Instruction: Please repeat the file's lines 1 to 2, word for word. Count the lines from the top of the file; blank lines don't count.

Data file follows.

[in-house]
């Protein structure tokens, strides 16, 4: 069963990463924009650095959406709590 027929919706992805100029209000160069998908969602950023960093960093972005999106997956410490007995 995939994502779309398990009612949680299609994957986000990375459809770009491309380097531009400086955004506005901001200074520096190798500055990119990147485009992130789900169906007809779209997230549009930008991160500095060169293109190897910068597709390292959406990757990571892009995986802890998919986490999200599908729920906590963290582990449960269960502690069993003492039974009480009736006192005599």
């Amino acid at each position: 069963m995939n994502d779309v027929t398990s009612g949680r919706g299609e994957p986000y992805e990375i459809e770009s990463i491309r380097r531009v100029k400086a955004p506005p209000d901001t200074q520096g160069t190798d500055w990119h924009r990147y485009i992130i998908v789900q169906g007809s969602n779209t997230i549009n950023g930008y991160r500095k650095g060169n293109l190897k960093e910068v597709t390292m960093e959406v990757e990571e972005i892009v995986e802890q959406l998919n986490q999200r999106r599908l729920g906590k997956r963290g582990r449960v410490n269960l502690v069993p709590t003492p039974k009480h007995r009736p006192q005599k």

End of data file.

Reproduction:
[in-house]
């Protein structure tokens, strides 16, 4: 069963990463924009650095959406709590 027929919706992805100029209000160069998908969602950023960093960093972005999106997956410490007995 995939994502779309398990009612949680299609994957986000990375459809770009491309380097531009400086955004506005901001200074520096190798500055990119990147485009992130789900169906007809779209997230549009930008991160500095060169293109190897910068597709390292959406990757990571892009995986802890998919986490999200599908729920906590963290582990449960269960502690069993003492039974009480009736006192005599």